Published on: December 19, 2014by Kevin Coupe
Some stories have emerged from the entertainment industry this week that I think offer some lessons for retailers…
• The New York Times reported that AMC Theaters, the nation's second-largest chain, "has agreed to a pilot partnership with MoviePass, a three-year-old company focused on letting people attend a movie a day for one monthly fee … In January, AMC theaters in Boston and Denver will begin working in concert with MoviePass to offer monthly subscription packages for $45 and $35. More cities will be added later. "
Essentially, this is the Netflix model. AMC is betting that by offering a monthly MoviePass, it can encourage young people - who have been staying away from traditional theaters - to go to the movies rather than embrace alternative entertainment options.
I've always been a big fan of the subscription model. I don't just use it with Netflix, but also with Amazon's Subscribe & Save, for Starbucks coffee, for my barber (pay one monthly fee, get my hair cut as often as I like), and even for my underwear (I get a fresh supply once a year). And I think that - to use a word I've been employing a lot in recent months - what AMC is trying to do is create a kind of ecosystem that will embrace and nurture and even nourish its customers.
I think they'll have to be careful. To a great extent, theaters are at the mercy of the movie studios. If movies are good, they do better than when movies are crappy. But AMC is taking a path that I think a lot of businesses would do well to consider…
• The Wall Street Journal reports that "NBC is launching a live stream of its broadcast network, part of a broader effort at parent NBCUniversal to make more of its content available online via computers and mobile devices." To access the online stream, users will have to demonstrate that they already have a cable subscription (which is unlike what CBS and HBO is planning).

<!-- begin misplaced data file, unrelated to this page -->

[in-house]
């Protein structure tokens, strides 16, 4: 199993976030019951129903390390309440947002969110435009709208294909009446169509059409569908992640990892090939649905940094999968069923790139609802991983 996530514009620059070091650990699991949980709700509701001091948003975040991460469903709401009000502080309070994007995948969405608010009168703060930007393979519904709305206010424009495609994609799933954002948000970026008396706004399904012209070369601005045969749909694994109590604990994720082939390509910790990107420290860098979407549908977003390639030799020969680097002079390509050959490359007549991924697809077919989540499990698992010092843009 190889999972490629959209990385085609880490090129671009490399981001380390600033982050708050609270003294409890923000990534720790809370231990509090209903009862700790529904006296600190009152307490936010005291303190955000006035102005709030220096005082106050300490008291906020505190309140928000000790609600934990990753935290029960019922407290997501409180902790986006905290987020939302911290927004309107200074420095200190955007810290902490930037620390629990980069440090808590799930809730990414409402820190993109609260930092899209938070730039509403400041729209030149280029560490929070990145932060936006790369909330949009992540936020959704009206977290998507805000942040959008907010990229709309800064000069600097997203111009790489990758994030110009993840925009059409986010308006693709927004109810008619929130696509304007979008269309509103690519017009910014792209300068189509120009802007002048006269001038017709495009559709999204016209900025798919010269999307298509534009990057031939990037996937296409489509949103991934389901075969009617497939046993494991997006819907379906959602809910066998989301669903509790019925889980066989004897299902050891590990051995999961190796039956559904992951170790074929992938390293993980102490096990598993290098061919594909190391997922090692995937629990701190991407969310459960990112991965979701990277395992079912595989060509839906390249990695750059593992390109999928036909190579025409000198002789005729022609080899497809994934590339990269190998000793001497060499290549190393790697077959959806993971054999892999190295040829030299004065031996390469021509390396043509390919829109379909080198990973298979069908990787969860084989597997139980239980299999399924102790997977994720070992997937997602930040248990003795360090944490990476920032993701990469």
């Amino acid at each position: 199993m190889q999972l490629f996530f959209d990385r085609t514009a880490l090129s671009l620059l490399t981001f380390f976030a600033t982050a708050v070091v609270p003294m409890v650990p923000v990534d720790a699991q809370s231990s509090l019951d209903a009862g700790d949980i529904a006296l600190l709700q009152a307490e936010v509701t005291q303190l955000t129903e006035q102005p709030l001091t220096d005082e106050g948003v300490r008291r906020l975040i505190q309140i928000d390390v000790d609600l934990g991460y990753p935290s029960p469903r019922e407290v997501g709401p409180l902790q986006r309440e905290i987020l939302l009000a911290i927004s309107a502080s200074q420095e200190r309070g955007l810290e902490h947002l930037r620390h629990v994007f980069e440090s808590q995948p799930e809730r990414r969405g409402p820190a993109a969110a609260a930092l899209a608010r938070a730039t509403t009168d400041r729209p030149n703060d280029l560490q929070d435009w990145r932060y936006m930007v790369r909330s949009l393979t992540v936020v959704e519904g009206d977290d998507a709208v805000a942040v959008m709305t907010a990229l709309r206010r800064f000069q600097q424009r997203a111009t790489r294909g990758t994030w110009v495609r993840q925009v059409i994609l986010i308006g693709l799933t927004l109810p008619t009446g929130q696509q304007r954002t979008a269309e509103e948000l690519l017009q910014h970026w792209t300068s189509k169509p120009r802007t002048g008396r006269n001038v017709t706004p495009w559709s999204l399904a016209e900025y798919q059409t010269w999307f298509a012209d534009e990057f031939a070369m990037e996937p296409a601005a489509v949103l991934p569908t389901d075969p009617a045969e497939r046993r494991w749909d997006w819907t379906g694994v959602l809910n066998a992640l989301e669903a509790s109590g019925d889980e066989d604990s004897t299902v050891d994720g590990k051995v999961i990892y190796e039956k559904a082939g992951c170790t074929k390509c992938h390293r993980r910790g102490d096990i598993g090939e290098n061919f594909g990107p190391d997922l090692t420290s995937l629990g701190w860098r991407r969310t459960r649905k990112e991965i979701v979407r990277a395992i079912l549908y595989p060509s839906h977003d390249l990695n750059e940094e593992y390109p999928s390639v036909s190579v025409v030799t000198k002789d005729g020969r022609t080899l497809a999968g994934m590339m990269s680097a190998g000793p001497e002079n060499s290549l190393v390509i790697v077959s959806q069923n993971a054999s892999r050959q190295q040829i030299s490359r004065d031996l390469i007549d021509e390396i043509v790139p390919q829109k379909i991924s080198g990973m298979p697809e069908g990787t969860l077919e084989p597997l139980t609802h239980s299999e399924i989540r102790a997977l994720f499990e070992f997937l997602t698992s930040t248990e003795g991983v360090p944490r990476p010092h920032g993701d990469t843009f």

But what this indicates is that a traditional business model is acknowledging that the next generation of consumers is not going to source content in the same way as previous generations; they have no loyalty to traditional models, and want things when they want them , how they want them, and where they want them. Savvy businesses - whether in the network TV business or in retailing - need to look beyond traditional boundaries and models and figure out how and where to be relevant.
• Finally, there is the story about the hacking of Sony's internal website, the exposure of millions of documents (including inflammatory emails, budgets, and film scrips) and the decision to cancel the release of The Interview, the comedy about the attempted assassination of North Korean leader Kim Jong-un that seems to have prompted the hacking, not to mention threats of violence against theaters that show it.
This is too complex to go into here (and I'll probably have more to say about it next month, once things have calmed down and we know more about the source of the threats). But I do have some thoughts…
The hacking tells us that anyone and everyone is vulnerable, and companies need to be very careful about security. In addition, executives need to be vigilant about what they say in emails, because it is entirely possible that the messages could be exposed to the light of day.
As for The Interview, my guess is that whoever is behind the hacking has made a tactical error. Most of the early reviews for the film have been negative, even scathing, and they've turned what might have been a forgettable movie into a cause. (Good lesson: Choose your battles wisely.)
I must admit to being conflicted about the decision to cancel the film's release. On the one hand, I hate the idea that these hackers have managed to successfully disrupt how a major business operates, and think that Sony should not have knuckled under. But, there were serious threats being made, and I cannot imagine any responsible business wanting to do something that would put employees and customers in danger. Just from a business point of view, I'm not sure the studio or the theaters had much choice … and I hate that.
But again, there's a business lesson. Because I suspect that the hacking community has just been enabled. It is hard to know what the next target will be. And it is not hard to imagine that if hackers/terrorists are willing to go after movie studios, they'll also be willing to go after any major public business.
All Eye-Openers, I think.
- KC's View: